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Abbott has big ‘trust deficit’: poll

The continuing bitter fight over the budget has seen Labor maintain a strong two-party lead and Tony Abbott regarded as trustworthy…

Prime Minister Tony Abbott has been dealt another blow in the polls. AAP/ Britta Campion

The continuing bitter fight over the budget has seen Labor maintain a strong two-party lead and Tony Abbott regarded as trustworthy by only just over one third of voters, in the latest Nielsen poll in Fairfax Media.

After his broken election commitments Abbott is seen as trustworthy by 35%, which is fewer than Julia Gillard’s 36% in April 2013 after she broke her carbon tax promise, and compares with 45% who regard Bill Shorten as trustworthy.

The poll also contains bad news for Treasurer Joe Hockey, who leads his opposite number Chris Bowen by only a whisker as preferred treasurer – 43%, down 8 points since March, to 42%, up 8 points.

Labor’s primary vote has risen 3 points in a month to 40%, the same as immediately after the budget, and the Coalition’s is steady on 39%, in the poll of 1400 taken between Thursday and Saturday. The Greens are down a point to 12%, while Palmer United Party is on 5% and others are 5%.

The government trails Labor 46% (down a point) to 54% (up one) on a two-party basis. There is a swing of 7.5% against the government since the election.

Last week saw the repeal of the carbon tax on Thursday, after some chaos about the process in parliament the previous week. Also last week Hockey threatened to seek more spending cuts if the Senate did not play ball with budget items.

Despite the fall in the Coalition’s vote, Abbott’s approval rose 3 points to 38%, while his disapproval fell 4 points to 56%. Shorten’s approval was down a point to 41%; his disapproval increased by 3 points to 44%.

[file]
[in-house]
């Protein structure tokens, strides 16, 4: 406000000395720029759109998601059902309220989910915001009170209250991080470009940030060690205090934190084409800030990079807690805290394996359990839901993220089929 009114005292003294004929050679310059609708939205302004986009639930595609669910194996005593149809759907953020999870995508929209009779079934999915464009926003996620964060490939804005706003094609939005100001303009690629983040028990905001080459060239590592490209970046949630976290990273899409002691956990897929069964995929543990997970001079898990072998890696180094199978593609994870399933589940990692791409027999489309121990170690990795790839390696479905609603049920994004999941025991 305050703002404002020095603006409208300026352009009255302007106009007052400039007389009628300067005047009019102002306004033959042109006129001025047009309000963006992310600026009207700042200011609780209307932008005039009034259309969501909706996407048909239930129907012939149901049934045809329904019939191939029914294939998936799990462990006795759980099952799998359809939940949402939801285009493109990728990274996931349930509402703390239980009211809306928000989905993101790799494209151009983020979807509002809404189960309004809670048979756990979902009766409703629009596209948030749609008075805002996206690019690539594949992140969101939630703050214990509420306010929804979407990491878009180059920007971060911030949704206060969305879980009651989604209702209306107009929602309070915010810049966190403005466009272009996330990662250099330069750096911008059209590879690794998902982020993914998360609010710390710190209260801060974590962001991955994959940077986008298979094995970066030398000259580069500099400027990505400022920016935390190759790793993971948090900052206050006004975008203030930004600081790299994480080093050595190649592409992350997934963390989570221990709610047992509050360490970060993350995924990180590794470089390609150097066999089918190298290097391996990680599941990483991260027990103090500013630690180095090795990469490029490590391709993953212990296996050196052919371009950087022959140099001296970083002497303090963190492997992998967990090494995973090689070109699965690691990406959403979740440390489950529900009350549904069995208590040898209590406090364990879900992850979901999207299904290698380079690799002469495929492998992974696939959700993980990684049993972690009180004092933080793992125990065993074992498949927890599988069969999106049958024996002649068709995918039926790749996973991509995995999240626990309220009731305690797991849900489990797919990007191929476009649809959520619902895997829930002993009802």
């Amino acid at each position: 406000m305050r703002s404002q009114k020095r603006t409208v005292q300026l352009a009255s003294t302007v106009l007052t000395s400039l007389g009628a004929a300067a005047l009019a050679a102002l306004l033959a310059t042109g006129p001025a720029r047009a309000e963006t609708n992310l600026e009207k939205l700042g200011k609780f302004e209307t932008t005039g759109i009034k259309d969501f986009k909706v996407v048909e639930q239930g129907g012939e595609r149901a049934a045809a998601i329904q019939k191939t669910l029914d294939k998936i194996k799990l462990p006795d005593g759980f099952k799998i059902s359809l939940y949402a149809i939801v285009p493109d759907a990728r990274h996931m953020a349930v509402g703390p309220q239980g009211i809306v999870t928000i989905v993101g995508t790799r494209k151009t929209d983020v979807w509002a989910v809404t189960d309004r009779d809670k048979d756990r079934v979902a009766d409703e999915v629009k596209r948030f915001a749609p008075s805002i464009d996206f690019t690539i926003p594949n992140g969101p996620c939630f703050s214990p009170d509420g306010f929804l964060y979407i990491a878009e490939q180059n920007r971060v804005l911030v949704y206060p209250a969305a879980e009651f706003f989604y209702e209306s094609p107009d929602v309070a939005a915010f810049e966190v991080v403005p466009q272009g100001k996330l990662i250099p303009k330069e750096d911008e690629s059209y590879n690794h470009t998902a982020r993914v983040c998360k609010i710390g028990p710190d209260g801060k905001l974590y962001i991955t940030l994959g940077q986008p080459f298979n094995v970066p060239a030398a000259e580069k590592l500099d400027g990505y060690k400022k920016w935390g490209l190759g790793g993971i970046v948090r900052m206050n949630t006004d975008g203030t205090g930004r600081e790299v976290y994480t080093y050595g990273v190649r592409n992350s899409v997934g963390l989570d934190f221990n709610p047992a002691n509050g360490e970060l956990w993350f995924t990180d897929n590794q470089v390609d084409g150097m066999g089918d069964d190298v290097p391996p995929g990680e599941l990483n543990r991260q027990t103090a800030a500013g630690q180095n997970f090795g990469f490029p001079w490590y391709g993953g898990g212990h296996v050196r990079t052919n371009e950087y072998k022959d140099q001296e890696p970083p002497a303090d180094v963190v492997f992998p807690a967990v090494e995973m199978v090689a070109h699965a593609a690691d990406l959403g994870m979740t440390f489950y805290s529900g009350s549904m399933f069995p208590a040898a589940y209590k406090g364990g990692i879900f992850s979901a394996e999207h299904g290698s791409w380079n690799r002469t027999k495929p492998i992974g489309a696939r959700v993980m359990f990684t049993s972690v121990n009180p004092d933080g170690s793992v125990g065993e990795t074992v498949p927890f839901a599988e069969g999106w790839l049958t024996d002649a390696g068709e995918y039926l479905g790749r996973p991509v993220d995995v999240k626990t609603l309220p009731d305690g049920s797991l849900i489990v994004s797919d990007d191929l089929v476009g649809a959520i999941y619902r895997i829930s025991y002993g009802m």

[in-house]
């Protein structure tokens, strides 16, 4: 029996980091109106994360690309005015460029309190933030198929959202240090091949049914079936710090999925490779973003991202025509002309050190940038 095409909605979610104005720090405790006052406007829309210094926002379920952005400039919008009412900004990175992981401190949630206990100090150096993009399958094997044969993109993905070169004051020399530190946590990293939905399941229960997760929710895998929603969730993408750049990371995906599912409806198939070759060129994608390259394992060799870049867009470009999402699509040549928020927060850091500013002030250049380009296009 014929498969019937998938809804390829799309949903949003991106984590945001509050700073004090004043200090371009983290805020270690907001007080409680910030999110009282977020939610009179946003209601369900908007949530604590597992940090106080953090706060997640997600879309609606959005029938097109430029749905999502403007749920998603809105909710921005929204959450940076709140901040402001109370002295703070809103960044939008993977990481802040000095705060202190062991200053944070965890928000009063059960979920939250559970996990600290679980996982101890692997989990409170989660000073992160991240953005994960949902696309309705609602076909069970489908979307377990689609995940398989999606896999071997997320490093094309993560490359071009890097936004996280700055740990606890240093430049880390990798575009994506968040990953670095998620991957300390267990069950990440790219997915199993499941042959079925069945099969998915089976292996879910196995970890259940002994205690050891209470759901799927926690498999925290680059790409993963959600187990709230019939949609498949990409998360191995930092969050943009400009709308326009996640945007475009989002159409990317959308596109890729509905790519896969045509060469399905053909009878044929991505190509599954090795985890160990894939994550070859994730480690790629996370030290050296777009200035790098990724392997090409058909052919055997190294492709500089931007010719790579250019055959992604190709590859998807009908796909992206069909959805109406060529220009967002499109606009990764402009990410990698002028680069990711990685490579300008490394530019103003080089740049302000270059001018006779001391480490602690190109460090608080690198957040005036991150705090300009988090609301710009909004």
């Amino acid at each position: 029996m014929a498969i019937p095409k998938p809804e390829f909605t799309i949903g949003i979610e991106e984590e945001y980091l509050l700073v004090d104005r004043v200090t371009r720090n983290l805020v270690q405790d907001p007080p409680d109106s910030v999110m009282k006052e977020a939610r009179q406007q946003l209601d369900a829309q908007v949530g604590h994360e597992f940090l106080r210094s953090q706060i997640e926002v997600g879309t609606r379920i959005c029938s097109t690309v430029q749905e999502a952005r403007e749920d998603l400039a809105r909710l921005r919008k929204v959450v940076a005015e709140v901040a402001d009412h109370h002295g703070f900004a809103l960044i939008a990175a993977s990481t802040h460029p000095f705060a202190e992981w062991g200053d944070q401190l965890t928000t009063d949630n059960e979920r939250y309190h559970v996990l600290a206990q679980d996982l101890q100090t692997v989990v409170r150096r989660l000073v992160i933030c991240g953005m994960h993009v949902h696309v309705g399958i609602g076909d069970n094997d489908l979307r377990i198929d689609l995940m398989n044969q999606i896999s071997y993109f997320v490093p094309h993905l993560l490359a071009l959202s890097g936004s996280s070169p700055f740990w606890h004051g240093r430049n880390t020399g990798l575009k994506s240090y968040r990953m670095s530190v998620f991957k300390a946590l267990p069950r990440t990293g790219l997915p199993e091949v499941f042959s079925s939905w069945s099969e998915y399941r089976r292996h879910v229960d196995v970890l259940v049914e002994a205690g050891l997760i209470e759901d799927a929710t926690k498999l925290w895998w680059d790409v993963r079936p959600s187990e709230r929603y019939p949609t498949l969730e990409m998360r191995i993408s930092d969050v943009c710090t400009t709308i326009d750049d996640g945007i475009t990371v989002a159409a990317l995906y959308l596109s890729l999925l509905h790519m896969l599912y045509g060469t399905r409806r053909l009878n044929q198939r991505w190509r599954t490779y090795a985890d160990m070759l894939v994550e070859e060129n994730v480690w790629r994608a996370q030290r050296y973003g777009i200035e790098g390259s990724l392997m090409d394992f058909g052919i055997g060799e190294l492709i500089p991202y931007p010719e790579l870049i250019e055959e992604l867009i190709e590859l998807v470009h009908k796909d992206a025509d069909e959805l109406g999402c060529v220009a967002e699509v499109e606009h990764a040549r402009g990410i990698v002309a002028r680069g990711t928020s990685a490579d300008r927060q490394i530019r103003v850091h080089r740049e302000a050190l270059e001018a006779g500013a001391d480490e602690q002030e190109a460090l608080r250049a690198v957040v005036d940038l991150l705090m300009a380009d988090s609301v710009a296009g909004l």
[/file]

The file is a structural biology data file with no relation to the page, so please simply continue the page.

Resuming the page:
Shorten leads as preferred PM for the third month running: 46% (down a point) to Abbott’s 41%, up a point.

PUP leader Clive Palmer gets an approval rating of 37% but 51% disapprove of the job he’s doing.

When people were asked about the leaders' attributes the results were mixed.

Apart from on trustworthiness, Abbott also trailed Shorten on being competent (52-57%), open to ideas (38-58%), and having a firm grasp on social policy (34-58%).

Despite the Coalition’s constant attacks on Labor over its “debt and deficit” legacy, Abbott and Shorten were rated equally as having a firm grasp of economic policy.

Abbott was ahead of Shorten in being seen as a strong leader (47-40%), having the confidence of his party (64-63%), having a clear vision for Australia’s future (54-38%), having a firm grip on foreign policy (43-38%), and having the ability to make things happen (58-36%).

Abbott was much less likely to be seen as influenced by minority groups than Shorten (28-42%).

The continued bad results federally for the Coalition coincide with the Newman government in Queensland losing its second byelection this year with a two-party swing of around 18.5% against it in the seat of Stafford. The Queensland LNP government faces the people in the first half of next year.

Hockey’s rating fall comes as he is quoted in a biography of him out this week saying he had thought when Abbott became leader in 2009 he wouldn’t last long and he, Hockey, would then get the job.

Hockey thought he had an agreement that then leader Malcolm Turnbull would not re-contest if there were a spill but this was not Turnbull’s understanding. When Turnbull did stand, Hockey was knocked out on the first ballot.

The book, Not Your Average Joe by Madonna King, quotes Hockey: “I was filthy. But I was a bit relieved, too. I thought, ‘We are going through all these people. We’re clearing the decks. Abbott won’t last long and at least that gives me a free run. I’m next, and if I’m next, I’m not going to have all these people undermining me.’”

Asked whether he had learned to trust Turnbull again, Hockey said, “I’m still going through that process, but I won’t write anyone off forever”. His wife Melissa Babbage said: “There will always be distrust there”.

The book also reports that when Hockey, a supporter of an emissions trading scheme, asked John Howard at the time of the leadership contest what stance he should take, Howard told him they had to have an ETS because that was what the Coalition had promised. Hockey proposed a conscience vote on the issue, which was seen within the Liberal party as unacceptable and cost him support.